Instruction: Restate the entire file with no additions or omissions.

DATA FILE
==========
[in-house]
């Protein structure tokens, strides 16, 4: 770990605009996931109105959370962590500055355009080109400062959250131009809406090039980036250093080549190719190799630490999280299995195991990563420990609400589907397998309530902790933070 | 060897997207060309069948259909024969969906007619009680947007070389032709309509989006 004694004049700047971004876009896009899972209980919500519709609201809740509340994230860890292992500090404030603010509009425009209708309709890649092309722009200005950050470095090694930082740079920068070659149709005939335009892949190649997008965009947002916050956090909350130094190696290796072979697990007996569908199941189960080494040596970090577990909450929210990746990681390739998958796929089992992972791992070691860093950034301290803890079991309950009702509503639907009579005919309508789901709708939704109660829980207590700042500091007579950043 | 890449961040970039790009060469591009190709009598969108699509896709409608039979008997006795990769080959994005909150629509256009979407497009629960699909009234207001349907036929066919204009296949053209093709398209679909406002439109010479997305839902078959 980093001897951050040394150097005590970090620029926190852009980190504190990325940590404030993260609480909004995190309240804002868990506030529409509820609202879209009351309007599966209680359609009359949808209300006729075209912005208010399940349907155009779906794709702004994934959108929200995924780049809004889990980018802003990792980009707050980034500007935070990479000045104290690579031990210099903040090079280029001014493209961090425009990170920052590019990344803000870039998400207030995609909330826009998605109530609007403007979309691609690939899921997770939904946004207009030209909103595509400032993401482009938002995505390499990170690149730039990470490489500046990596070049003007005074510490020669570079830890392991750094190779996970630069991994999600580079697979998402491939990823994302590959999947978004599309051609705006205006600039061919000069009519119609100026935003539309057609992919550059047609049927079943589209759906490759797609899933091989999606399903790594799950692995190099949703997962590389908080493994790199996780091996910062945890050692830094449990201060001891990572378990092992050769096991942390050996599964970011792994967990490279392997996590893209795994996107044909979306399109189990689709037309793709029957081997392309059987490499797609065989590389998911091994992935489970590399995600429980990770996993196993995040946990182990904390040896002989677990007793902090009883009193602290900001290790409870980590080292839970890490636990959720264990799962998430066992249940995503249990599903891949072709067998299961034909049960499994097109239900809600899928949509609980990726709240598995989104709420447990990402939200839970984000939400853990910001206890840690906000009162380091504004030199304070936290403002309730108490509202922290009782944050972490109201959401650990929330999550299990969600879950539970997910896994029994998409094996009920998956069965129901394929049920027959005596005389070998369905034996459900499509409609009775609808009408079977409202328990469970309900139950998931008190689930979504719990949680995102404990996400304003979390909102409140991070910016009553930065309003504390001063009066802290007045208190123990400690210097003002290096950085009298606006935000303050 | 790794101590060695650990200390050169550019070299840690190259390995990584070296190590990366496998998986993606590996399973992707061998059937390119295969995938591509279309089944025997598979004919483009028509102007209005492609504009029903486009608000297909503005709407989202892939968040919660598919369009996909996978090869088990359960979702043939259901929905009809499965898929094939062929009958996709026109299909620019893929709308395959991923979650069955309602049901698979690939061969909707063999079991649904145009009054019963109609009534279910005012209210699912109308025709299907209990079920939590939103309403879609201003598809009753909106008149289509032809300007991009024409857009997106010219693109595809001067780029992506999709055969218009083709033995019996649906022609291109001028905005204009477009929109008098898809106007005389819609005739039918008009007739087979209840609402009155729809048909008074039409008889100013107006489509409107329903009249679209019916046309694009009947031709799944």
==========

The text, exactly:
[in-house]
């Protein structure tokens, strides 16, 4: 770990605009996931109105959370962590500055355009080109400062959250131009809406090039980036250093080549190719190799630490999280299995195991990563420990609400589907397998309530902790933070 | 060897997207060309069948259909024969969906007619009680947007070389032709309509989006 004694004049700047971004876009896009899972209980919500519709609201809740509340994230860890292992500090404030603010509009425009209708309709890649092309722009200005950050470095090694930082740079920068070659149709005939335009892949190649997008965009947002916050956090909350130094190696290796072979697990007996569908199941189960080494040596970090577990909450929210990746990681390739998958796929089992992972791992070691860093950034301290803890079991309950009702509503639907009579005919309508789901709708939704109660829980207590700042500091007579950043 | 890449961040970039790009060469591009190709009598969108699509896709409608039979008997006795990769080959994005909150629509256009979407497009629960699909009234207001349907036929066919204009296949053209093709398209679909406002439109010479997305839902078959 980093001897951050040394150097005590970090620029926190852009980190504190990325940590404030993260609480909004995190309240804002868990506030529409509820609202879209009351309007599966209680359609009359949808209300006729075209912005208010399940349907155009779906794709702004994934959108929200995924780049809004889990980018802003990792980009707050980034500007935070990479000045104290690579031990210099903040090079280029001014493209961090425009990170920052590019990344803000870039998400207030995609909330826009998605109530609007403007979309691609690939899921997770939904946004207009030209909103595509400032993401482009938002995505390499990170690149730039990470490489500046990596070049003007005074510490020669570079830890392991750094190779996970630069991994999600580079697979998402491939990823994302590959999947978004599309051609705006205006600039061919000069009519119609100026935003539309057609992919550059047609049927079943589209759906490759797609899933091989999606399903790594799950692995190099949703997962590389908080493994790199996780091996910062945890050692830094449990201060001891990572378990092992050769096991942390050996599964970011792994967990490279392997996590893209795994996107044909979306399109189990689709037309793709029957081997392309059987490499797609065989590389998911091994992935489970590399995600429980990770996993196993995040946990182990904390040896002989677990007793902090009883009193602290900001290790409870980590080292839970890490636990959720264990799962998430066992249940995503249990599903891949072709067998299961034909049960499994097109239900809600899928949509609980990726709240598995989104709420447990990402939200839970984000939400853990910001206890840690906000009162380091504004030199304070936290403002309730108490509202922290009782944050972490109201959401650990929330999550299990969600879950539970997910896994029994998409094996009920998956069965129901394929049920027959005596005389070998369905034996459900499509409609009775609808009408079977409202328990469970309900139950998931008190689930979504719990949680995102404990996400304003979390909102409140991070910016009553930065309003504390001063009066802290007045208190123990400690210097003002290096950085009298606006935000303050 | 790794101590060695650990200390050169550019070299840690190259390995990584070296190590990366496998998986993606590996399973992707061998059937390119295969995938591509279309089944025997598979004919483009028509102007209005492609504009029903486009608000297909503005709407989202892939968040919660598919369009996909996978090869088990359960979702043939259901929905009809499965898929094939062929009958996709026109299909620019893929709308395959991923979650069955309602049901698979690939061969909707063999079991649904145009009054019963109609009534279910005012209210699912109308025709299907209990079920939590939103309403879609201003598809009753909106008149289509032809300007991009024409857009997106010219693109595809001067780029992506999709055969218009083709033995019996649906022609291109001028905005204009477009929109008098898809106007005389819609005739039918008009007739087979209840609402009155729809048909008074039409008889100013107006489509409107329903009249679209019916046309694009009947031709799944």